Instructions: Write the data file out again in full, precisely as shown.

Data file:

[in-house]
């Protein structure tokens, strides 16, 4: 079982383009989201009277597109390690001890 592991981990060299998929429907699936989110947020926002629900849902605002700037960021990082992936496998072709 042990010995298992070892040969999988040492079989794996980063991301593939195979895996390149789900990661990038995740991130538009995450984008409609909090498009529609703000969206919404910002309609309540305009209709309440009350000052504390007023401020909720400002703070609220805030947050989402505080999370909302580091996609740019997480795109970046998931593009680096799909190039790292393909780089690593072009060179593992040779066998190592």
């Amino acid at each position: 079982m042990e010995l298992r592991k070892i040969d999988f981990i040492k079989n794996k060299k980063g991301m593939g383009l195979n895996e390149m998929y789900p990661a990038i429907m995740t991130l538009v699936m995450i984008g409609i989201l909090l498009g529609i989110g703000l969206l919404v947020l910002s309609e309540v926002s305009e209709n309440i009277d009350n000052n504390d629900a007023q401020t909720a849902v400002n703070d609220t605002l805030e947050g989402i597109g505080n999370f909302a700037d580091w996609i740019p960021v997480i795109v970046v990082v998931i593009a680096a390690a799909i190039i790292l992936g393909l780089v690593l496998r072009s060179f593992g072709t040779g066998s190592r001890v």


[in-house]
């Protein structure tokens, strides 16, 4: 079982383009989201009277597109390690001890 592991981990060299998929429907699936989110947020926002629900849902605002700037960021990082992936496998072709 042990010995298992070892040969999988040492079989794996980063991301593939195979895996390149789900990661990038995740991130538009995450984008409609909090498009529609703000969206919404910002309609309540305009209709309440009350000052504390007023401020909720400002703070609220805030947050989402505080999370909302580091996609740019997480795109970046998931593009680096799909190039790292393909780089690593072009060179593992040779066998190592």
């Amino acid at each position: 079982m042990e010995l298992r592991k070892i040969d999988f981990i040492k079989n794996k060299k980063g991301m593939g383009l195979n895996e390149m998929y789900p990661a990038i429907m995740t991130l538009v699936m995450i984008g409609i989201l909090l498009g529609i989110g703000l969206l919404v947020l910002s309609e309540v926002s305009e209709n309440i009277d009350n000052n504390d629900a007023q401020t909720a849902v400002n703070d609220t605002l805030e947050g989402i597109g505080n999370f909302a700037d580091w996609i740019p960021v997480i795109v970046v990082v998931i593009a680096a390690a799909i190039i790292l992936g393909l780089v690593l496998r072009s060179f593992g072709t040779g066998s190592r001890v």